Preferred Scientific Name: Prosopis juliflora

Prosopis is an incredibly aggressive invasive species which invades a wide range of habitats.

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Why is it a problem?

Prosopis is an aggressive large shrub or tree which invades a wide range of habitats, especially riparian zones in semi-arid and arid regions where it forms impenetrable thickets. It reduces precious underground water resources, displaces valuable pasture species and the thorns can puncture tyres and cause serious injury to livestock and people. It is also known to invade valuable crop lands.


  • Damages fishing equipment
  • Thorns can kill livestock
  • High water usage
  • Reduces native biodiversity
  • Negatively impacts livelihoods

What’s the solution?

Manual control

Prosopis can be removed manually, but since it grows in such dense clusters, this work is very labour intensive. This method is usually only adopted in countries where labour is cheap. Aerial application of systemic herbicides can be effective, depending on chemical uptake. Other herbicides require application every 5 - 7 years.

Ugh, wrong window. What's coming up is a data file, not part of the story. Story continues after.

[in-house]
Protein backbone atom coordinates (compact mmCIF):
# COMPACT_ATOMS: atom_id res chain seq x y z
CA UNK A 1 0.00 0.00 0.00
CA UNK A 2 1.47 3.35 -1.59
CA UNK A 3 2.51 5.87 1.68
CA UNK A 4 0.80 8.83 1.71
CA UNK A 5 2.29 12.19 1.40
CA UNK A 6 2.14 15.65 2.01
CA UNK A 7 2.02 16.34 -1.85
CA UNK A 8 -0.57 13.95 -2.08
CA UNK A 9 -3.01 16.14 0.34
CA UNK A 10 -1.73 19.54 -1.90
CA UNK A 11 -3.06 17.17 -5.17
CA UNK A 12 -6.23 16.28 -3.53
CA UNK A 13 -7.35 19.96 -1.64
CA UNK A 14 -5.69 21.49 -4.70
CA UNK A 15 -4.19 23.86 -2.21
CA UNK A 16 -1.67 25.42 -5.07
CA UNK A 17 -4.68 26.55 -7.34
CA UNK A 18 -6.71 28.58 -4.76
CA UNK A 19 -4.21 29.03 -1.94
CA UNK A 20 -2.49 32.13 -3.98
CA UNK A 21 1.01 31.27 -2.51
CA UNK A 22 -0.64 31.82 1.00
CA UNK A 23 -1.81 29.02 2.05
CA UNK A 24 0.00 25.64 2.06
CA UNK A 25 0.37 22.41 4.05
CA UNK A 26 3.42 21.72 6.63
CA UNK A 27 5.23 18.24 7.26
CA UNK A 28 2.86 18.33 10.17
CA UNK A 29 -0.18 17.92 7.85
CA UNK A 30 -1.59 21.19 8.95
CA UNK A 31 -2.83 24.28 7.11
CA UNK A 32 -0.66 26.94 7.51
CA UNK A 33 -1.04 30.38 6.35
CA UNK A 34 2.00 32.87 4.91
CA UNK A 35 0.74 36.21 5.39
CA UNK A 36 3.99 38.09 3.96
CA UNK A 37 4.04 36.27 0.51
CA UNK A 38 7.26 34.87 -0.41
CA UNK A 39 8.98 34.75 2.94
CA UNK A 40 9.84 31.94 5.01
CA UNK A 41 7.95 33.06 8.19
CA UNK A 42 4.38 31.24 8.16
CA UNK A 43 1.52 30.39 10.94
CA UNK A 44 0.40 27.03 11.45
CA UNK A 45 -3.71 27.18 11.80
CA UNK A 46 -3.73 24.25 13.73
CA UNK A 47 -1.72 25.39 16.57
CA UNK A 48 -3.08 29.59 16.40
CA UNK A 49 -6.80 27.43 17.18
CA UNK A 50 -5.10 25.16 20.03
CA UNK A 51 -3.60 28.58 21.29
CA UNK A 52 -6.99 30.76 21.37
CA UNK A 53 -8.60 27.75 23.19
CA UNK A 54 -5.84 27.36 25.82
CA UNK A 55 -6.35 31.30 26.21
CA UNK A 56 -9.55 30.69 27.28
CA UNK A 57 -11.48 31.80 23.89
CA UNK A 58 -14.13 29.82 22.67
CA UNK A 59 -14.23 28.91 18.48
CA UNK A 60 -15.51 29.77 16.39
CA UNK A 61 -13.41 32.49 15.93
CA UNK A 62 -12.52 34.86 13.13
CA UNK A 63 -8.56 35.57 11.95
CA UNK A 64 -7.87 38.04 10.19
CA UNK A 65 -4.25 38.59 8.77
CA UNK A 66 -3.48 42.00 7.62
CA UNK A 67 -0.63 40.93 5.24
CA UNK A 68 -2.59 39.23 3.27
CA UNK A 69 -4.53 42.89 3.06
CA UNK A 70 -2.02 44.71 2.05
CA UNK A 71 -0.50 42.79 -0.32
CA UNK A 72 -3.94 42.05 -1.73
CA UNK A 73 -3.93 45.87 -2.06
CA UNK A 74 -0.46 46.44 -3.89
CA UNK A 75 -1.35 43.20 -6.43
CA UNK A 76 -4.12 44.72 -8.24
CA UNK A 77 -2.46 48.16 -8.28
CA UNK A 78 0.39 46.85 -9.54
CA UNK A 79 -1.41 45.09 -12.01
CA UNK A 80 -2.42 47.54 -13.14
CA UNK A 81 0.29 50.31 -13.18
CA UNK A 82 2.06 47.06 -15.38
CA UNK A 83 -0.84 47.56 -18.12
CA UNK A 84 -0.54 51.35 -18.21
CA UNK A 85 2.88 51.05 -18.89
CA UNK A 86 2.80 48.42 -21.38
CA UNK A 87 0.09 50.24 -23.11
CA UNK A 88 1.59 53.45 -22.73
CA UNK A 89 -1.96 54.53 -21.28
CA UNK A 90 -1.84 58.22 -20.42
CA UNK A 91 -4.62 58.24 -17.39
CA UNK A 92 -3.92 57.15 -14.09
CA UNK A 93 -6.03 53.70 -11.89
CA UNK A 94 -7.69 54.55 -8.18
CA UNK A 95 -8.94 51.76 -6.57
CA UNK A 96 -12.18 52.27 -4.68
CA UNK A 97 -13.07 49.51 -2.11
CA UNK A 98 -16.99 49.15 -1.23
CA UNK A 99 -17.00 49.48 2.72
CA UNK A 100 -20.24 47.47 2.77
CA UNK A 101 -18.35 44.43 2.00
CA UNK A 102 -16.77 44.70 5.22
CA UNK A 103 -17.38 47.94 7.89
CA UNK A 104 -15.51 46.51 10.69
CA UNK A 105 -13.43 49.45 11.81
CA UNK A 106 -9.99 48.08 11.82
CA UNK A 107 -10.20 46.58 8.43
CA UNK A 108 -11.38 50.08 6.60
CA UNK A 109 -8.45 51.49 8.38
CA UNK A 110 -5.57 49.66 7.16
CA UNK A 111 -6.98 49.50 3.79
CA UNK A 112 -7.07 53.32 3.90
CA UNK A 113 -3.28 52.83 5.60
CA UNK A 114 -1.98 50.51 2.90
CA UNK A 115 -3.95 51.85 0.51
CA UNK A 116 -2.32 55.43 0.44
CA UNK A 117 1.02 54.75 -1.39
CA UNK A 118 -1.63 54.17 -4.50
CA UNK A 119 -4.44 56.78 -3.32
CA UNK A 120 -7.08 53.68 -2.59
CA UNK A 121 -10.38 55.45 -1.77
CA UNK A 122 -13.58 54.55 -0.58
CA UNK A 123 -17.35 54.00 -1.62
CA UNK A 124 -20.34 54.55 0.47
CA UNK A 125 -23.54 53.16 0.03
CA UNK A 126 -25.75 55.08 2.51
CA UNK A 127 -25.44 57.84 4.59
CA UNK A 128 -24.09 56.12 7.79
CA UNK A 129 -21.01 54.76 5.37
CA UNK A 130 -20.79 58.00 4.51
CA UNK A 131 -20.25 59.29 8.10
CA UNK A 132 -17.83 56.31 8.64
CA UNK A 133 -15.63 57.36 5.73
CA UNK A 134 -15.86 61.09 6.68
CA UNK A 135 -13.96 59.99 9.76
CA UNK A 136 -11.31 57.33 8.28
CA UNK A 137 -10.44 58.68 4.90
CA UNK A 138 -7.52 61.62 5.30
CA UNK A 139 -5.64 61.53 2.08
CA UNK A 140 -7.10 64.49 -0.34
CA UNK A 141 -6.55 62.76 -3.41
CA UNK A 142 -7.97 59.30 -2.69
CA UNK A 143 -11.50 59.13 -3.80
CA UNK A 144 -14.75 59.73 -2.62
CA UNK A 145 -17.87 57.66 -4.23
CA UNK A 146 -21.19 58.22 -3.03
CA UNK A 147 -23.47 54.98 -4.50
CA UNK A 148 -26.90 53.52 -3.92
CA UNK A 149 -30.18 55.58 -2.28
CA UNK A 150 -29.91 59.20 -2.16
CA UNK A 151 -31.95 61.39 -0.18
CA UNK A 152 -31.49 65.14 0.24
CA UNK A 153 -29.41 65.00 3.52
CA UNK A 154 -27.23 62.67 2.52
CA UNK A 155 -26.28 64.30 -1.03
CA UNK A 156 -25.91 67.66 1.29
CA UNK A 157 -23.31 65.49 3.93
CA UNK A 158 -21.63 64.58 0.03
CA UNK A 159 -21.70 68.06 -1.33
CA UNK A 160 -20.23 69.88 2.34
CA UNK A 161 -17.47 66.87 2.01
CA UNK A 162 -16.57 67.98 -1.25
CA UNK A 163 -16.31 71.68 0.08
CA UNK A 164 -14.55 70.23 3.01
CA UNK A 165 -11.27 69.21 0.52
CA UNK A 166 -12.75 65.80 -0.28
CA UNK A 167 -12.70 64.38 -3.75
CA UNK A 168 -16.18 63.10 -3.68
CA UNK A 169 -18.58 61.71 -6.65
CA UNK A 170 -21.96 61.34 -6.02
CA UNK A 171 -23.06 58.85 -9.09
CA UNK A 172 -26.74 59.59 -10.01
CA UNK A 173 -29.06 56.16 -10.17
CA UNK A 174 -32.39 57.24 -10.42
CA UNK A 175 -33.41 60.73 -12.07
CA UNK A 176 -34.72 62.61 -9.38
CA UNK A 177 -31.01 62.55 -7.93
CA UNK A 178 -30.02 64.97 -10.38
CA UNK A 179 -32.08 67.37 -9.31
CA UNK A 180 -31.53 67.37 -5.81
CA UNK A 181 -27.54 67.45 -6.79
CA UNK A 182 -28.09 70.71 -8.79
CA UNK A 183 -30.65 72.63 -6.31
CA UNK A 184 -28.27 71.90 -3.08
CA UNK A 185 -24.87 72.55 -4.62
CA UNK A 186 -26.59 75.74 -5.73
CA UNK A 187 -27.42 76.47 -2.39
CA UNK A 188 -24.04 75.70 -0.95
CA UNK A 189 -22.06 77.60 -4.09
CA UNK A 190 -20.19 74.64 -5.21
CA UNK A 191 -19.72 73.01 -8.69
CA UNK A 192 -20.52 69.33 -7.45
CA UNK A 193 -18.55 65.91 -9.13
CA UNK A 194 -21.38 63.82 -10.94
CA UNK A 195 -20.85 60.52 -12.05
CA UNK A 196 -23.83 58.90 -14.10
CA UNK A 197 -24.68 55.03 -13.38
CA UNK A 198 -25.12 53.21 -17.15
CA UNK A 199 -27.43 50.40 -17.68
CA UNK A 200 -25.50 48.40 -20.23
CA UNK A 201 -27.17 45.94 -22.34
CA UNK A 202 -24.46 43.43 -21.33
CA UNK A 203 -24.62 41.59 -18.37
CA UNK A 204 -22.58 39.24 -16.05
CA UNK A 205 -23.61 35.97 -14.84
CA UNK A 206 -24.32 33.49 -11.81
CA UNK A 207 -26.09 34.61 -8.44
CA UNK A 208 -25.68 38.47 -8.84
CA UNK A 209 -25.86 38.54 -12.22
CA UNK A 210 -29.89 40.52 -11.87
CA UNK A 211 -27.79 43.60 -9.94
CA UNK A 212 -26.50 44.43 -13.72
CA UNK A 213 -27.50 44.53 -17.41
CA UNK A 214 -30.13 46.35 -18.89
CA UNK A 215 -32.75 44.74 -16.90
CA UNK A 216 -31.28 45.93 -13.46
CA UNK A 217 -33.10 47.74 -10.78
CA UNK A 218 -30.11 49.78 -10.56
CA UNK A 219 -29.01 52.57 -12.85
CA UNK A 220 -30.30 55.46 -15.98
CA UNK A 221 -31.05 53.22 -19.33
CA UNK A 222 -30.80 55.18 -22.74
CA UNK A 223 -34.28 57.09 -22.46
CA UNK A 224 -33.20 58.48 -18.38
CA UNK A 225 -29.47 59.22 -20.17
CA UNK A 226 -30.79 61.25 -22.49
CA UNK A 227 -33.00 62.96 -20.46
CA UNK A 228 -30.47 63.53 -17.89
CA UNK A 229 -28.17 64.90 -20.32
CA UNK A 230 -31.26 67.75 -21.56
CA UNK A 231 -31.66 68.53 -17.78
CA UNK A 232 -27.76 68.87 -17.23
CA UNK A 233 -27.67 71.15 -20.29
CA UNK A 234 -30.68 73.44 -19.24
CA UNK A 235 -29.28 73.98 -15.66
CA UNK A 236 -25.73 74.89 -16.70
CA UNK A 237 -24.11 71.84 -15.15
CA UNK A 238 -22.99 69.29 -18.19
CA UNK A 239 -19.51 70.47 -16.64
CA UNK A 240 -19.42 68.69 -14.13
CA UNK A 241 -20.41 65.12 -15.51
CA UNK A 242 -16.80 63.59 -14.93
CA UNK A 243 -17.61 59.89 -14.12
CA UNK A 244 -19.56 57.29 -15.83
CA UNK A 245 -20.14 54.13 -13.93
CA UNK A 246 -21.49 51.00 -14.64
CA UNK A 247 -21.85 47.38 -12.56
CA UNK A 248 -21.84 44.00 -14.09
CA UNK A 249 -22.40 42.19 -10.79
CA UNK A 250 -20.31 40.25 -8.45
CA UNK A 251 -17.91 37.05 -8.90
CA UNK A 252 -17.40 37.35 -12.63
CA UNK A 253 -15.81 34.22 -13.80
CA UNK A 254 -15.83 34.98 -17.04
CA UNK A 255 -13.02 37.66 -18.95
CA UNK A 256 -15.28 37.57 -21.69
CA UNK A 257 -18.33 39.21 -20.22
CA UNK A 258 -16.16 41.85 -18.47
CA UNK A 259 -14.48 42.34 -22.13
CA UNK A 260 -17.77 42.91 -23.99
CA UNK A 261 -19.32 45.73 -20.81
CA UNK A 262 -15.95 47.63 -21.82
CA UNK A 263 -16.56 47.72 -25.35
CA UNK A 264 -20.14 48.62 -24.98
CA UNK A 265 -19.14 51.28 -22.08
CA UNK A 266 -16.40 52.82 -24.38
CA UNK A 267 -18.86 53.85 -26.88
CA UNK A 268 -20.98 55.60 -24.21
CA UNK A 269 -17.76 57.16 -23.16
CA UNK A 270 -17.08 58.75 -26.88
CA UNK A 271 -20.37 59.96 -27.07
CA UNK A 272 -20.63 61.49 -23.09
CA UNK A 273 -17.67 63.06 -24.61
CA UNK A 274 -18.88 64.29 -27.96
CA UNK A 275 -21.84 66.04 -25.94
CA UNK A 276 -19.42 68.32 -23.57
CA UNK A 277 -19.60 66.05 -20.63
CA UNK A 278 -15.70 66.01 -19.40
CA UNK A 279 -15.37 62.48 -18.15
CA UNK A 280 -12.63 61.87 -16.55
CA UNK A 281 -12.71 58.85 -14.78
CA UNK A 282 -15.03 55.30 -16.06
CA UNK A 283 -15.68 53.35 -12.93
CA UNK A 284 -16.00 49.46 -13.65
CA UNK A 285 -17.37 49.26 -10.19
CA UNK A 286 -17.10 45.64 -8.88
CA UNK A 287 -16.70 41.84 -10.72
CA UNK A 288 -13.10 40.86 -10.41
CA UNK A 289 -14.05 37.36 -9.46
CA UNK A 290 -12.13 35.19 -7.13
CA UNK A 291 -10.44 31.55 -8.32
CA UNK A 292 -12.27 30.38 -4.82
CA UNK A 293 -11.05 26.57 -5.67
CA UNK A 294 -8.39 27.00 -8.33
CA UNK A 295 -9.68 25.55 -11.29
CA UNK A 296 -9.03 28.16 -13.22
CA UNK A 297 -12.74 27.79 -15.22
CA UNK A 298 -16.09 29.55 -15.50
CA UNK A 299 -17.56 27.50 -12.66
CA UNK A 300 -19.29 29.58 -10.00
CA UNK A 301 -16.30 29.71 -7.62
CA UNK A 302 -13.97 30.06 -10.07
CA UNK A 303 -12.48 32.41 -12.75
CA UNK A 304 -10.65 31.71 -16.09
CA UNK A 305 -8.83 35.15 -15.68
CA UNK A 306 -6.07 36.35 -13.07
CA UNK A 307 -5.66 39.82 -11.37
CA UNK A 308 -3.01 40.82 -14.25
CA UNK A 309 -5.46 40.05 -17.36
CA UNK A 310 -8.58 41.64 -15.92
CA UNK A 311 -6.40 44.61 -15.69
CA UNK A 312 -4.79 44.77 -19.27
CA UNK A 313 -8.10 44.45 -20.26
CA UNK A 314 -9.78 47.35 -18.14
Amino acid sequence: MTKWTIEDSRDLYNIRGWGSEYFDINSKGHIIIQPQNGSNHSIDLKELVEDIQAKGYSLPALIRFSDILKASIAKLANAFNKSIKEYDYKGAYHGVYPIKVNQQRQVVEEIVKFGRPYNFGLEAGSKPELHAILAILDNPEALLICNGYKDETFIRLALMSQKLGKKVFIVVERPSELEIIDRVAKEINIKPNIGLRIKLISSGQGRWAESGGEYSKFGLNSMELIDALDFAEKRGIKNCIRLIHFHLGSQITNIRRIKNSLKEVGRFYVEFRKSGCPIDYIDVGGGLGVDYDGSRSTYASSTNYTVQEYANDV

Biological control

Bruchid beetles have been widely introduced in South Africa, as they feed solely on Prosopis. They feed on the seeds of the weed, this helps to prevent it spreading. A psyllid that limits the growth of Prosopis has also been released.

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Grace Kiseku


Grace is the Assistant Head of her village near Lake Baringo, Kenya. She and her neighbours are pastoralists so graze their livestock (sheep, cattle and goats) on the land around the village.

Zeneba Abdul

Zeneba Abdul


“It’s like HIV for the environment” is how Zeneba Abdul described Prosopis, which is leading to reduced herd size, deteriorating arable land and social tensions in her community in Eastern Ethiopia.

Fact file

Name Prosopis


Asia, Africa, Hawaii, Central/South America & Oceania

For more information on distribution, view the full datasheet available here


Wet soil and tropical/ subtropical forests

Natural enemies

A variety pests can control the spread of Prosopis, however many of them also feed on crop or native plants


Benefits from mutilation and burning. Highly adaptive and spreads rapidly 

Likelihood of entry

High risk deliberate introduction


Tropical/ subtropical

Plant type

Shrub/ tree

Further reading

Visit our online resource of research and full text articles and journals
Invasive Species Compendium

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